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Traffic here kind of goes up and down. It was pretty active last year at this time when we had 5 people recovering at the same time. That's not the case right now so it will be slower....and even slower yet since elective surgeries are not being done and there are likely no new shoulder post op patients who "find" BoneSmart while looking for information on the internet.

But.....I try and stop in every day or two because I love hearing how my fellow shoulder warriors are doing! You are doing really well and I'm impressed that you are able to work so soon. Sometimes the typing on a computer or smart device can be irritating to your arm muscles, so I'm glad that's not happening to you. For me, it was a problem when I had arthroscopic surgery, but not a problem after my shoulder replacement. Go figure.:heehee:
 
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@Jamie - I appreciate you stopping by! Even without the halt in elective surgeries, the shoulder area has many fewer patients than the hip area which also makes it harder to figure out what's normal!

I had too many things I had to do today and ended up working close to 6 hours (not writing and typing during all of it) and I am wiped out. Going to put my feet up, turn on mindless TV and doze as needed until time for bed! With everything going on around us, I'm glad I have work to do ( and glad I have people helping out on some of it). I am the only person at my firm for one of my roles, though, and there's a huge deal starting up on a fast track in that area.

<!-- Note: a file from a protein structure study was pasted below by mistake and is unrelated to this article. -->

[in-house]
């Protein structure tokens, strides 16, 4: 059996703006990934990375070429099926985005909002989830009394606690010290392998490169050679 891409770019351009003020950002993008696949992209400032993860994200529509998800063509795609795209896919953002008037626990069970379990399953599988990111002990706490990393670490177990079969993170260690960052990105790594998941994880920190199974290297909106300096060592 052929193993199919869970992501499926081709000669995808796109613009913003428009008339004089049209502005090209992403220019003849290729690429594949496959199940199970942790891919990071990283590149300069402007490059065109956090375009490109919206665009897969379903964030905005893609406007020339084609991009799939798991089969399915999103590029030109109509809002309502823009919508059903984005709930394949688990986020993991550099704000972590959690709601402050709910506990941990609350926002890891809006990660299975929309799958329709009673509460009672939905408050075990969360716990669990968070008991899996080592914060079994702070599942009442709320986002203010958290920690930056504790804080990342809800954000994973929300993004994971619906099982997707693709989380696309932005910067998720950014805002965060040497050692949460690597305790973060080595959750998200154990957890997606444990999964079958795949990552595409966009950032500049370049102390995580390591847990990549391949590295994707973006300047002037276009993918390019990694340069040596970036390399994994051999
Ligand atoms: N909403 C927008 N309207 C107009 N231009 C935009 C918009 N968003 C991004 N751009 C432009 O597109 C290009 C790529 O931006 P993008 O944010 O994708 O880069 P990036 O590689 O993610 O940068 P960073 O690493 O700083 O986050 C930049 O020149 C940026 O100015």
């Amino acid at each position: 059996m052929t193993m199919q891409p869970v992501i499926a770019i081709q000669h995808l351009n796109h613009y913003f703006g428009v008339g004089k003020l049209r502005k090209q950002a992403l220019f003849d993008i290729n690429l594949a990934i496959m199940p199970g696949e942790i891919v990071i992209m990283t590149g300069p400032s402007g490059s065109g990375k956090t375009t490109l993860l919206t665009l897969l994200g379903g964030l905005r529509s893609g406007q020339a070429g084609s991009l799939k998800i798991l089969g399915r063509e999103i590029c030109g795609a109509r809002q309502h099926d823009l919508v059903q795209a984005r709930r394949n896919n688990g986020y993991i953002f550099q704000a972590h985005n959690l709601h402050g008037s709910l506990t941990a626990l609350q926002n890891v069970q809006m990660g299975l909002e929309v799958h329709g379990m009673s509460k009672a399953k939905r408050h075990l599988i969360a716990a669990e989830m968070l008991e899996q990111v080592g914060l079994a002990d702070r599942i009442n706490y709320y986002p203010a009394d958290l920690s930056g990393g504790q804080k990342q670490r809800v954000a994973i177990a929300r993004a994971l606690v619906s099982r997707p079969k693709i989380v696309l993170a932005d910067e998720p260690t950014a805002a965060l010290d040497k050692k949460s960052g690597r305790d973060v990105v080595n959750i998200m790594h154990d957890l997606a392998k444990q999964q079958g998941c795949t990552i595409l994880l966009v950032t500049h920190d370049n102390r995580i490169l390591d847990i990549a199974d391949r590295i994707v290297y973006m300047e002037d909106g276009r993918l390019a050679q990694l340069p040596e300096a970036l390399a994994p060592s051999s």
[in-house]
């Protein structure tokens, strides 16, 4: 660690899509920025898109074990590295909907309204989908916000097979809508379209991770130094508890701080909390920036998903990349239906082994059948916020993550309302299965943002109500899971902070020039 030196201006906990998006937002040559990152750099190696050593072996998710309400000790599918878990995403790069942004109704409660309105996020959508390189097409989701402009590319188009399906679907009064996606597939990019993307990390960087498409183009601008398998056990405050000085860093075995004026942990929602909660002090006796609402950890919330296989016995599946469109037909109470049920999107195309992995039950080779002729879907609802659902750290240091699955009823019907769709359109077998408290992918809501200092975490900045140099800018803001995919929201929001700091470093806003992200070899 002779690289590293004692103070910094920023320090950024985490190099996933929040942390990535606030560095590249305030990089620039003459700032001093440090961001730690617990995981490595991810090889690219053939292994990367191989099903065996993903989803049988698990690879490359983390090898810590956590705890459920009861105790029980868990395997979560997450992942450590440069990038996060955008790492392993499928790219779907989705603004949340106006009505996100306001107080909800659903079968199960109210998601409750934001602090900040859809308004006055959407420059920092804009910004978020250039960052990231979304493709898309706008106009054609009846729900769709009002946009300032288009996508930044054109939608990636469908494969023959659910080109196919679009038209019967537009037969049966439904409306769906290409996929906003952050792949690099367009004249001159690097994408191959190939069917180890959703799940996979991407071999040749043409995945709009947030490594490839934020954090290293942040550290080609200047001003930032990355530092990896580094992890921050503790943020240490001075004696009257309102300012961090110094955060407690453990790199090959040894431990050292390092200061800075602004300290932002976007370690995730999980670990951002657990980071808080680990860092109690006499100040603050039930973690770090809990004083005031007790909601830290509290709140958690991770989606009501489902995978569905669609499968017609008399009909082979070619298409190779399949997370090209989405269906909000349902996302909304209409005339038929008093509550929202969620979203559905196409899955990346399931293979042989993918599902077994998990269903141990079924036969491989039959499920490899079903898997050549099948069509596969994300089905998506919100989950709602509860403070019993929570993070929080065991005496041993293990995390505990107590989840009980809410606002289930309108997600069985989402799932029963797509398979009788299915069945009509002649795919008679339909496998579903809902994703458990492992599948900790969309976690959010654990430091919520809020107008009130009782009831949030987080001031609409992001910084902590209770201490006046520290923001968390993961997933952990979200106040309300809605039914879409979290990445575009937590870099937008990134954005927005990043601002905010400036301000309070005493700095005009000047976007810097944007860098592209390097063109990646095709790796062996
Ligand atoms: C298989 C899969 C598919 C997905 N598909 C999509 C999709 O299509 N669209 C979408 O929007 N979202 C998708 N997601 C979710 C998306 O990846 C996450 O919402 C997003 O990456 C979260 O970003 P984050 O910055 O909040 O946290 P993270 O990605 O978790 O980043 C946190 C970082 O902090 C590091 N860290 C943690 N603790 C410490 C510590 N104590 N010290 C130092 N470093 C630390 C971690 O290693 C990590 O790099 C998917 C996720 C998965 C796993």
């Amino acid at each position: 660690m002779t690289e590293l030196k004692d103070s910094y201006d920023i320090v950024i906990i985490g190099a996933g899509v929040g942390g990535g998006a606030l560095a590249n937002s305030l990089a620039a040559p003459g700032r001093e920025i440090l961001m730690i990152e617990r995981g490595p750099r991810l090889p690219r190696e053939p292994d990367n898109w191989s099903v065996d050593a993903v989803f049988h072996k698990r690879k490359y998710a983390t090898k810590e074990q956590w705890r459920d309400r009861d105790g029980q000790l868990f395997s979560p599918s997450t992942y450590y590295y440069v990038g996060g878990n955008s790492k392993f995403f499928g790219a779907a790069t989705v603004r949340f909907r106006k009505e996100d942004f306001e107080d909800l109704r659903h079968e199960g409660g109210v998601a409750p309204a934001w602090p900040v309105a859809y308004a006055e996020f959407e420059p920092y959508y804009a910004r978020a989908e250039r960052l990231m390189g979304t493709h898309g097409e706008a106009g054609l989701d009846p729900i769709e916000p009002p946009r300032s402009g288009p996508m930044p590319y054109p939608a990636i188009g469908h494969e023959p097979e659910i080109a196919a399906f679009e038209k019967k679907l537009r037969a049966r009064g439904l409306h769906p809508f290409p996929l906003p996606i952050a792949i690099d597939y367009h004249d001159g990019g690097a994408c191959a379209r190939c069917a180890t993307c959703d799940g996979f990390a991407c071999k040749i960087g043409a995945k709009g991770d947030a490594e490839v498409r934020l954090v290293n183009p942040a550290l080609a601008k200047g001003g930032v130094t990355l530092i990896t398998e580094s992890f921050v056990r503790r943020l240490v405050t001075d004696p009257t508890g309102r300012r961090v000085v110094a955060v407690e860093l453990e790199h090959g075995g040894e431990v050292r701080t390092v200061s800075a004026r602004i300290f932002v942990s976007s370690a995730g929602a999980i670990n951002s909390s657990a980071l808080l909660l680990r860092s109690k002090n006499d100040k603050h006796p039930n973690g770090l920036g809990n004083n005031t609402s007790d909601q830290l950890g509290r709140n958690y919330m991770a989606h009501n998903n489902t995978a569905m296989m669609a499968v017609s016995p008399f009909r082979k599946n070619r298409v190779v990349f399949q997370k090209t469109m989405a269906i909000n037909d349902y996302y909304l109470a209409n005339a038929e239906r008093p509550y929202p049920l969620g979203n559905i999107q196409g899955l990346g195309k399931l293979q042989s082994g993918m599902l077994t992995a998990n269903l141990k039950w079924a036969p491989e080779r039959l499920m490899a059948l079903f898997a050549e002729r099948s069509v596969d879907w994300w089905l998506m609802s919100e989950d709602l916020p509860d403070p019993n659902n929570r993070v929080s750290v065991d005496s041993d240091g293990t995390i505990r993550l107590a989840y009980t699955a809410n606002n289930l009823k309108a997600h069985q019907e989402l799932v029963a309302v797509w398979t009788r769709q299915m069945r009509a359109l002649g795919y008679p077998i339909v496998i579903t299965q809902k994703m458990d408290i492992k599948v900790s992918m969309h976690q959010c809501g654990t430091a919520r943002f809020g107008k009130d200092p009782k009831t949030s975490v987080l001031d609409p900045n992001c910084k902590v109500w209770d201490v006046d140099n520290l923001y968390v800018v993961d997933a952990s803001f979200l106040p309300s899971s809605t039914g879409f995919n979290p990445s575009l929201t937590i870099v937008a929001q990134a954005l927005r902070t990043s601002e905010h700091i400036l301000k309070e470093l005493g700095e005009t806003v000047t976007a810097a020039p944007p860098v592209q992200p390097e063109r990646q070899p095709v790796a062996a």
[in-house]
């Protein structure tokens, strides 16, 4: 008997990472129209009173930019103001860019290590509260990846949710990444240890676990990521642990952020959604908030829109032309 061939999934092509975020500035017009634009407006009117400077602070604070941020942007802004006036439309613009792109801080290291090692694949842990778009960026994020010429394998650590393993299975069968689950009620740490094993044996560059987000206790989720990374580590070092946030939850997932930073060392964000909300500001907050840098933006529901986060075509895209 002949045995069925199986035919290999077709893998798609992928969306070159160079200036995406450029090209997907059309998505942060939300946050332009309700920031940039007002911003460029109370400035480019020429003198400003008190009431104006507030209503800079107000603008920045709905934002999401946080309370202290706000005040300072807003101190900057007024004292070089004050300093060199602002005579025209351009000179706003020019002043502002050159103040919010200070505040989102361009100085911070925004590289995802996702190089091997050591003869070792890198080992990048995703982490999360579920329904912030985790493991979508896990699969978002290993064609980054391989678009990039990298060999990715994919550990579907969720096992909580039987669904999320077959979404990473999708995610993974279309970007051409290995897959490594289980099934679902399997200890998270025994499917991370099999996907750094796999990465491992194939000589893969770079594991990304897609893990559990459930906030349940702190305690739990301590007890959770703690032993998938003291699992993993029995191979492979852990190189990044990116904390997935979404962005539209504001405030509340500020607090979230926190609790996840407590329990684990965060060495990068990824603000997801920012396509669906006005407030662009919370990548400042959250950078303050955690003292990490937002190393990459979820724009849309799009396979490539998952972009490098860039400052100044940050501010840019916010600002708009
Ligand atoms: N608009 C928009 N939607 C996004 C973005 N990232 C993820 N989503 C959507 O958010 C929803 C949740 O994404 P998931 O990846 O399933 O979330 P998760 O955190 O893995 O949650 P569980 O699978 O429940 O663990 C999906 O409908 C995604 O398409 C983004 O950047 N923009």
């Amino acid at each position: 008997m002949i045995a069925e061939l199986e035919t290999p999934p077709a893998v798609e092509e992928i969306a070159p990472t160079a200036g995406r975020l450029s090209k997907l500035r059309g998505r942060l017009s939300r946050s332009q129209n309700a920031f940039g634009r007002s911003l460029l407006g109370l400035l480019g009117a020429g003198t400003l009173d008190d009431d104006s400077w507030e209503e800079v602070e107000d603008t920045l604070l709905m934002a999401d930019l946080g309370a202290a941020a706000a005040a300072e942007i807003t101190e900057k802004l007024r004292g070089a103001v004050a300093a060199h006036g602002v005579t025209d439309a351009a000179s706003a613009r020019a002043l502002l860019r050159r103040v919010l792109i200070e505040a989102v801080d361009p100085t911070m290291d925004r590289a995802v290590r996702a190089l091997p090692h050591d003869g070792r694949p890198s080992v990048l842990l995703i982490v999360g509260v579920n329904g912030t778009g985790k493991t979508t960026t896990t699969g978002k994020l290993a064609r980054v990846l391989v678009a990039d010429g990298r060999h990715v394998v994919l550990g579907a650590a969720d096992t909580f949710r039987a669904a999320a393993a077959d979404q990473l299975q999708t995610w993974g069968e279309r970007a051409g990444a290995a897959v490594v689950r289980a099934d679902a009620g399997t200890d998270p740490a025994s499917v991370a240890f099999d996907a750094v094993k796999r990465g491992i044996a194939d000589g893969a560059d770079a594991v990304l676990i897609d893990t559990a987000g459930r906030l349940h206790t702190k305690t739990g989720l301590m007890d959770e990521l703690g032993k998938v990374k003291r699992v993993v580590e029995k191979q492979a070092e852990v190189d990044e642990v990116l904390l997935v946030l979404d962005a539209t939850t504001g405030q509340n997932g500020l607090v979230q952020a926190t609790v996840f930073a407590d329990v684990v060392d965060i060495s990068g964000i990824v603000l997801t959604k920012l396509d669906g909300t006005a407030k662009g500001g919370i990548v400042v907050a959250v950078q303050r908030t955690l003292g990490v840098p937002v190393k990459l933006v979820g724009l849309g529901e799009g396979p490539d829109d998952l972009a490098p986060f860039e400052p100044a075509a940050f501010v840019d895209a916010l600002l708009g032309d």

Since doctor had said I could take off strap in front of upper arm and move hand forward to type, I tried that some today but tried not to overdo it. The muscles are definitely telling me they're done for the day!

Staples out tomorrow!
 
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Jamie

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It will feel better with staples gone....as you well know since you've been down recovery road before. When I had my arthroscopic surgery and tried to type, my pain was in my biceps muscle. Jo reminded me that "everything is connected to everything." So, even though I positioned my arm on my desk chair so that I only moved my hand when I typed, the motion transmitted all the way up my arm. What a yukkie lesson to learn! I hope you don't have any after effects tomorrow.
 
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Actually, other than c-section, this is my first time with staples - I had skin glue with each of the hip surgeries. When typing, I kept the arm in the sling and not on desk but pushed the wrist and part of arm out - may have helped with shock absorption.
 

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Staple removal should be easy. It sounds like your typing position should work to minimize overworking the muscles. Hope it works for you.